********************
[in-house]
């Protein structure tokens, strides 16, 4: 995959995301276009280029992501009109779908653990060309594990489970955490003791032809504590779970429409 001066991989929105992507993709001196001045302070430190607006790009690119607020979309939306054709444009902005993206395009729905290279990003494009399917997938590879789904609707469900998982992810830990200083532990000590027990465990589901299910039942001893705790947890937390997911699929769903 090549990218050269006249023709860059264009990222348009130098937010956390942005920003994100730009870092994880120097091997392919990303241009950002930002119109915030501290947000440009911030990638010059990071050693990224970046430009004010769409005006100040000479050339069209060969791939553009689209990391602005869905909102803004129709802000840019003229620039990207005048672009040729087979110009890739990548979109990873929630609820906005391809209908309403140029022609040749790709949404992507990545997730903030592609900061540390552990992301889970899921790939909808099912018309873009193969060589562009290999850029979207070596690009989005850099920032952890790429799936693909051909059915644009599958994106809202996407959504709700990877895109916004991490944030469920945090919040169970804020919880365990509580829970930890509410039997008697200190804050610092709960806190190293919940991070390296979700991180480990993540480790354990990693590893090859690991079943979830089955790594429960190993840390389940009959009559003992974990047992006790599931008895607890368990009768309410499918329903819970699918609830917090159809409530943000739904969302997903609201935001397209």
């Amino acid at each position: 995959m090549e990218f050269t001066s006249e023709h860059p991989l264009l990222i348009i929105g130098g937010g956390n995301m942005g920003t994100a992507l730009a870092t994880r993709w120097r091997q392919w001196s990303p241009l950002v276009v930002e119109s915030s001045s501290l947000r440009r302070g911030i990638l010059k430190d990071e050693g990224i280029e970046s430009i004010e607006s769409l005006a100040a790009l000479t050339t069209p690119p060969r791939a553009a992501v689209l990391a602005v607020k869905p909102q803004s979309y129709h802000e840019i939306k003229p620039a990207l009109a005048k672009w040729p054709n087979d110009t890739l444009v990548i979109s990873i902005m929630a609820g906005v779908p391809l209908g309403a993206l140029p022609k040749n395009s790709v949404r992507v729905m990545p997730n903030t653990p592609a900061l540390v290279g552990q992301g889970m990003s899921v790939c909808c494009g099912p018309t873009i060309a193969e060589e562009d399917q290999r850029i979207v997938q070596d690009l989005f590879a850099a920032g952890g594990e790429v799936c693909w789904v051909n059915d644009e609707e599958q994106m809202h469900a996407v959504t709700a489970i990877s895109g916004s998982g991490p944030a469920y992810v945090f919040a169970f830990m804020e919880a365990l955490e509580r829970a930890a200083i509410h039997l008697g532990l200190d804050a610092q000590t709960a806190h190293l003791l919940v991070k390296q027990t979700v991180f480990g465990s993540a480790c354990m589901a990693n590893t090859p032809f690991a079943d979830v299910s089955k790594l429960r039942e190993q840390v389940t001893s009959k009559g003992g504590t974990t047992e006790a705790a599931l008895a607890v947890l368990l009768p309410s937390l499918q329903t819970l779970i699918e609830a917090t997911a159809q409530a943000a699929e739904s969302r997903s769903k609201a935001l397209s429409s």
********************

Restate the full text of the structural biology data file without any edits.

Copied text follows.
[in-house]
């Protein structure tokens, strides 16, 4: 995959995301276009280029992501009109779908653990060309594990489970955490003791032809504590779970429409 001066991989929105992507993709001196001045302070430190607006790009690119607020979309939306054709444009902005993206395009729905290279990003494009399917997938590879789904609707469900998982992810830990200083532990000590027990465990589901299910039942001893705790947890937390997911699929769903 090549990218050269006249023709860059264009990222348009130098937010956390942005920003994100730009870092994880120097091997392919990303241009950002930002119109915030501290947000440009911030990638010059990071050693990224970046430009004010769409005006100040000479050339069209060969791939553009689209990391602005869905909102803004129709802000840019003229620039990207005048672009040729087979110009890739990548979109990873929630609820906005391809209908309403140029022609040749790709949404992507990545997730903030592609900061540390552990992301889970899921790939909808099912018309873009193969060589562009290999850029979207070596690009989005850099920032952890790429799936693909051909059915644009599958994106809202996407959504709700990877895109916004991490944030469920945090919040169970804020919880365990509580829970930890509410039997008697200190804050610092709960806190190293919940991070390296979700991180480990993540480790354990990693590893090859690991079943979830089955790594429960190993840390389940009959009559003992974990047992006790599931008895607890368990009768309410499918329903819970699918609830917090159809409530943000739904969302997903609201935001397209």
């Amino acid at each position: 995959m090549e990218f050269t001066s006249e023709h860059p991989l264009l990222i348009i929105g130098g937010g956390n995301m942005g920003t994100a992507l730009a870092t994880r993709w120097r091997q392919w001196s990303p241009l950002v276009v930002e119109s915030s001045s501290l947000r440009r302070g911030i990638l010059k430190d990071e050693g990224i280029e970046s430009i004010e607006s769409l005006a100040a790009l000479t050339t069209p690119p060969r791939a553009a992501v689209l990391a602005v607020k869905p909102q803004s979309y129709h802000e840019i939306k003229p620039a990207l009109a005048k672009w040729p054709n087979d110009t890739l444009v990548i979109s990873i902005m929630a609820g906005v779908p391809l209908g309403a993206l140029p022609k040749n395009s790709v949404r992507v729905m990545p997730n903030t653990p592609a900061l540390v290279g552990q992301g889970m990003s899921v790939c909808c494009g099912p018309t873009i060309a193969e060589e562009d399917q290999r850029i979207v997938q070596d690009l989005f590879a850099a920032g952890g594990e790429v799936c693909w789904v051909n059915d644009e609707e599958q994106m809202h469900a996407v959504t709700a489970i990877s895109g916004s998982g991490p944030a469920y992810v945090f919040a169970f830990m804020e919880a365990l955490e509580r829970a930890a200083i509410h039997l008697g532990l200190d804050a610092q000590t709960a806190h190293l003791l919940v991070k390296q027990t979700v991180f480990g465990s993540a480790c354990m589901a990693n590893t090859p032809f690991a079943d979830v299910s089955k790594l429960r039942e190993q840390v389940t001893s009959k009559g003992g504590t974990t047992e006790a705790a599931l008895a607890v947890l368990l009768p309410s937390l499918q329903t819970l779970i699918e609830a917090t997911a159809q409530a943000a699929e739904s969302r997903s769903k609201a935001l397209s429409s």